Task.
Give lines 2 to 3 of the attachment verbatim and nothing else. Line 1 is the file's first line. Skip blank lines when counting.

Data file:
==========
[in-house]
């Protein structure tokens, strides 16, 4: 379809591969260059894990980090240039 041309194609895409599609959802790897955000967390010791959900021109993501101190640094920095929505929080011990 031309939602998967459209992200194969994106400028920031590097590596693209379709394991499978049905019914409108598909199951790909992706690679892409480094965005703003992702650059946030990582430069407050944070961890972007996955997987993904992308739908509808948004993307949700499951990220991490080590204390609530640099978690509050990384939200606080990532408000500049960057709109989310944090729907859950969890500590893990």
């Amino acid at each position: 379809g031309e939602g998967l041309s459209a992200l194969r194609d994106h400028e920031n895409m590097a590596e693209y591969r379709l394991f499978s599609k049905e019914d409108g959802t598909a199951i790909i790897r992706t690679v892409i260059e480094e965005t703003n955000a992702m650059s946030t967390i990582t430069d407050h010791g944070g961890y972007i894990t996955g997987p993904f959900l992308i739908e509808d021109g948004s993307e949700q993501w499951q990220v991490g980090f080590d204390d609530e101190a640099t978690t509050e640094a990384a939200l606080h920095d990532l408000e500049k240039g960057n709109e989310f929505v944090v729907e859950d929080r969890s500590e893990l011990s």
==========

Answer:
């Protein structure tokens, strides 16, 4: 379809591969260059894990980090240039 041309194609895409599609959802790897955000967390010791959900021109993501101190640094920095929505929080011990 031309939602998967459209992200194969994106400028920031590097590596693209379709394991499978049905019914409108598909199951790909992706690679892409480094965005703003992702650059946030990582430069407050944070961890972007996955997987993904992308739908509808948004993307949700499951990220991490080590204390609530640099978690509050990384939200606080990532408000500049960057709109989310944090729907859950969890500590893990």
């Amino acid at each position: 379809g031309e939602g998967l041309s459209a992200l194969r194609d994106h400028e920031n895409m590097a590596e693209y591969r379709l394991f499978s599609k049905e019914d409108g959802t598909a199951i790909i790897r992706t690679v892409i260059e480094e965005t703003n955000a992702m650059s946030t967390i990582t430069d407050h010791g944070g961890y972007i894990t996955g997987p993904f959900l992308i739908e509808d021109g948004s993307e949700q993501w499951q990220v991490g980090f080590d204390d609530e101190a640099t978690t509050e640094a990384a939200l606080h920095d990532l408000e500049k240039g960057n709109e989310f929505v944090v729907e859950d929080r969890s500590e893990l011990s």